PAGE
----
A staggering $1.1 trillion — that’s how much the US spent on energy alone back in 2017. Meaning, each person in the US spent about $3,495 that year just for energy!
Of the primary sources of energy used in the US, natural gas takes the lead. It accounted for almost a third (31%) of primary energy consumption in 2018. That year, total natural gas consumption reached 30 trillion cubic feet (Tcf).
The residential sector used 17% of that. Natural gas, after all, goes towards heating about half of all homes in the nation.
As essential as it is to our lives though, exposure to natural gas could have serious health effects.
The question is, what exactly can natural gas exposure do to you and your loved ones? Most importantly, what can you do to be sure that your gas-powered furnace remains safe to use?
We’ll answer all these questions in this post, so be sure to keep reading!
A Primer on Natural Gas
Natural gas isn’t corrosive or toxic, and it produces low levels of pollutants. It has a high ignition temperature rate and a narrow flammability range. All these properties make it safer than many other fossil fuel sources.
Natural gas is safe for human use, but it should be properly contained and secured. One reason is that natural gas contains simple asphyxiants, including methane and ethane. It also has low levels of propane and butane, which have toxicity potential.
All these gases can mix with the air inside your home through a faulty furnace. This gas-powered system can develop leaks, which then allows the gas to escape. This is one of the most common ways that exposure to natural gas occurs in US homes.
To prevent these hazards, be sure to keep in mind the following ways to heat-safe your home.
Keep the Area Around Your Furnace Clear
Methane (CH4) is the primary component of natural gas, accounting for at least 90%. In its pure form, CH4 is an odorless, colorless, and non-toxic gas.
Still, CH4 is highly-flammable, not to mention a type of simple asphyxiant. Asphyxiants reduce the amount of oxygen in the air, which can then lead to suffocation. It can even cause an explosion if it reaches a concentration of between 5% and 15% in the air.
Because of CH4’s undetectability, gas distributors add mercaptan to natural gas. Mercaptan is the component of natural gas that gives it its rotten egg smell.
Although mercaptan makes natural gas in the air easier to detect, it is flammable. It’s also an irritant, and when burned, produces toxic fumes.
This is why you should always keep the area around your furnace clear of any clutter. Don’t stack up combustibles like paper or empty bottles of alcohol and nail polish near it. Anything that can catch fire shouldn’t be near your furnace.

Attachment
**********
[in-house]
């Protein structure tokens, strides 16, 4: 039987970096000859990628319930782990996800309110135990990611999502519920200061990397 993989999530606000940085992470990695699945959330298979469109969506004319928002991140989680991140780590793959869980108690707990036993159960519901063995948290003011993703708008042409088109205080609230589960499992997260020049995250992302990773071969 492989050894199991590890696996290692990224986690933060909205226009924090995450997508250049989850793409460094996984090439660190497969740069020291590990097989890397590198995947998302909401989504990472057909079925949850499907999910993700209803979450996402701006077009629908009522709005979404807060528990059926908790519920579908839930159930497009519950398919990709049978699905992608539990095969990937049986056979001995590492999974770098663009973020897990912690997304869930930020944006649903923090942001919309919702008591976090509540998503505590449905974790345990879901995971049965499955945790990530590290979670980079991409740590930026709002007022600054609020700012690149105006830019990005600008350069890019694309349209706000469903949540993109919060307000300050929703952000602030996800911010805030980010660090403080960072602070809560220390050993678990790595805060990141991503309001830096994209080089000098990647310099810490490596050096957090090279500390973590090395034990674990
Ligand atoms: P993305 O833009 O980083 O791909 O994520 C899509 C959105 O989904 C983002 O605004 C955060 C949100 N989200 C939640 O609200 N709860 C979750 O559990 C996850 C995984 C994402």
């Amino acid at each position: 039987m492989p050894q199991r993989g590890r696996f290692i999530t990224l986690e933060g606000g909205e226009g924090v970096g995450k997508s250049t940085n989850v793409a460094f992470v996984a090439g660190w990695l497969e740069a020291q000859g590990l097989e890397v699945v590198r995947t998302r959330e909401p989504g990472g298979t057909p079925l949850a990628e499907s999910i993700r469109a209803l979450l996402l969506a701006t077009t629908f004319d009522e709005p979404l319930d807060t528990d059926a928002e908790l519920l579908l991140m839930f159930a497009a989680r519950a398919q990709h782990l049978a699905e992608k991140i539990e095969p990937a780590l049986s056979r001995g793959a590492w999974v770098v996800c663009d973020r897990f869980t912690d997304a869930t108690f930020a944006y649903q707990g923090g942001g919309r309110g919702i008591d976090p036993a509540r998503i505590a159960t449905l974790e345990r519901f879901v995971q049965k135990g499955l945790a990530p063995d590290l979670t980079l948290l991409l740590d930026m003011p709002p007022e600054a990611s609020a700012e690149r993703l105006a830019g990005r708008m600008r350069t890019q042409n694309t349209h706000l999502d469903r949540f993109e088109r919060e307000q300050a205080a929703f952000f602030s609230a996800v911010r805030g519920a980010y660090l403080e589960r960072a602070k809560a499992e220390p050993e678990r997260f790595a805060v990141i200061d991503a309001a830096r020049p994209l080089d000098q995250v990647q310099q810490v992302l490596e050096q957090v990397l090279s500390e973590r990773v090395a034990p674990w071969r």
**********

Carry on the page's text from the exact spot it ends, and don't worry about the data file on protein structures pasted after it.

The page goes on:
Invest in Gas Detectors
Carbon monoxide (CO) poisoning is another hazard related to the use of natural gas. CO is a by-product of combustion, which is what occurs when you burn natural gas for heating. Like CH4, CO is also odorless and colorless, but it’s very toxic.
In fact, CO poisoning lands 50,000 people in emergency departments every year. It also claims at least 430 lives each year.
You can protect your loved ones from these dangers by installing gas detectors. Carbon monoxide alarms will go off as soon as they detect high amounts of CO in the air.
Proper Maintenance of Gas-Powered Equipment
Schedule professional natural gas furnace maintenance at least once a year. The best time for this is just before the heating season, as it gives you enough time to get your home heater prepped up.
This also gives you more time to address issues, such as a faulty pilot light or a busted heat exchanger. Here’s a page where you can learn more about common gas furnace problems you should fix ASAP.
Don’t forget your other gas-powered appliances, such as water heaters, dryers, and ranges. A natural gas heating system service provider should inspect them at least once a year too.
Replace Worn Gas Seals ASAP
Seals and gaskets keep the natural gas from exiting the gas line that connects to your furnace. They’re there to keep the gas flowing straight to your heater.
Over time though, they will lose their elasticity and become brittle. For instance, “O-rings” have a typical life span of five years. After this, they lose their ability to seal and will let gas escape from the gaps.
If you can’t remember the last time you’ve had your furnace gas seals changed, now’s a good time to do so. The gaps will only grow bigger, allowing more gas to leak out. By then, you and your loved ones can already be at serious health and safety risks.
If you hear hissing sounds coming out of the gas line though, leave your home right away. This is a solid sign that you have a gas leak, and you should report it ASAP to your gas company.
Always Have a Clean Filter in Your Furnace
Something as simple as a dirty furnace filter can already damage the heat exchanger. That’s because a clogged filter forces the furnace to work harder. That, plus the restricted airflow, can cause the heat exchanger to overheat.
Over time, this overheating can cause stress cracks in the heat exchanger.
Keep in mind that the heat exchanger traps and contains the combustion gases. So, once it develops cracks, it’ll allow these gases — from CO to CO2 — to escape into the air.
To prevent these damages and the deadly hazards they can bring, inspect your filter at least once a month. Wash or replace it as soon as you see dust, dirt, and debris build-up on it.
Prevent Exposure to Natural Gas by Keeping Your Furnace in Great Condition
There you have it, your ultimate guide on how to keep yourself and your family safe from exposure to natural gas. So, be sure to follow these furnace maintenance tips so your family can stay warm, comfy, and safe this winter!
Ready for more tips and tricks to keep your home healthier, safer, and more secure? Then be sure to check out the other guides filed under this site’s Lifestyle section!